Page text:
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While the concepts of ESG or environmental, social and governance investing are certainly not new, in 2019 they seemed to take on greater importance than ever before. Driven by an increasing focus on the effects of climate change, the UK government for the first time declared a climate emergency. At the same time, sustainable investing has become a key issue for regulators, new ESG funds and indices are cropping up at a record pace, and more than half of individual investors around the world say they think their choice of investments can make a real impact on the world. What’s perhaps most interesting for us from an investment standpoint, however, is the growing body of evidence that ESG investing and robust returns are not mutually exclusive. As our strategic partners from Schroders point out in an interview in this issue, taking ESG factors into account is “simply good fund management.”
But how did we get here? From the roots of “socially responsible investing” – ethical tilts where lower returns were generally accepted as a given – we are now at a point in the ESG evolution where we’re able to articulate and quantify how sustainability makes good business sense. Our first article looks back at the origins of ESG and the strengthening relationship between good governance and good returns.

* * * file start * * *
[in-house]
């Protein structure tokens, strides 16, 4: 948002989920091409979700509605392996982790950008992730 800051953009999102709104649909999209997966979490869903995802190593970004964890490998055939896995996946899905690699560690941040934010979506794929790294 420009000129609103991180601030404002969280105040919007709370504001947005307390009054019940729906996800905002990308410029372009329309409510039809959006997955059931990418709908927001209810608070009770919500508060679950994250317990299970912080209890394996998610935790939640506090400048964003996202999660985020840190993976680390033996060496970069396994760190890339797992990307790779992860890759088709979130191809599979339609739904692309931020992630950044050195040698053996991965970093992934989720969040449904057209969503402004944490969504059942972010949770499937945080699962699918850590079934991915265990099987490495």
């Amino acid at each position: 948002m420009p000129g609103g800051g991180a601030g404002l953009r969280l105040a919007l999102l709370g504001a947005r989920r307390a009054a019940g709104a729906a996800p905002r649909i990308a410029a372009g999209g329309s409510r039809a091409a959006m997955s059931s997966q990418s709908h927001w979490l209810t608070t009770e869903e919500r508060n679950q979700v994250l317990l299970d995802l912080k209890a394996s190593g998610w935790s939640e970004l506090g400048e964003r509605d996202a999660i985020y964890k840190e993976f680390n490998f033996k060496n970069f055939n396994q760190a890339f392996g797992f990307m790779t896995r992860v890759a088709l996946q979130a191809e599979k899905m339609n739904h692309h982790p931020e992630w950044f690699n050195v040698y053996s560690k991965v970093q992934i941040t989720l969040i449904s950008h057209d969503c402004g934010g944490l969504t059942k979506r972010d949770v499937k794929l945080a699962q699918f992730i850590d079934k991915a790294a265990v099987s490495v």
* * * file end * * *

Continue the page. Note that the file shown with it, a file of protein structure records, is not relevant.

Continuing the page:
We always hope with this publication to give you some useful talking points to use with your clients, and this is no exception. In fact, advisers will be under increasing pressure (from regulators and clients) to include ESG considerations in suitability assessments and client discussions. Our second article examines why advisers should be talking to clients about sustainable investing and how to go about it.
Of course, as one of the UK’s largest pension providers, we’re keenly aware of the implications of ESG for default funds. As our third article highlights, about 90% of workplace scheme members elect to stay within the default funds chosen by the sponsoring employer or scheme consultant. In a very real way, the sustainable investment decisions being made today by pension providers for such default funds will have a significant impact on the financial future of close to 17 million UK workers.
Finally, we have a Q&A with the managers of two of our funds, both from Schroders: Andy Simpson, manager of the Scottish Widows Ethical Fund, and Matthew Bennison, manager of the Scottish Widows Environmental Fund. Andy and Matt sat down with us to discuss their ESG screening process and address the issue of whether companies with higher ESG scores can offer comparable – or even better – returns over the long term.
Scottish Widows Investment Director
AS ONE OF THE UK’S LARGEST PENSION PROVIDERS, WE’RE KEENLY AWARE OF THE IMPLICATIONS OF ESG FOR DEFAULT FUNDS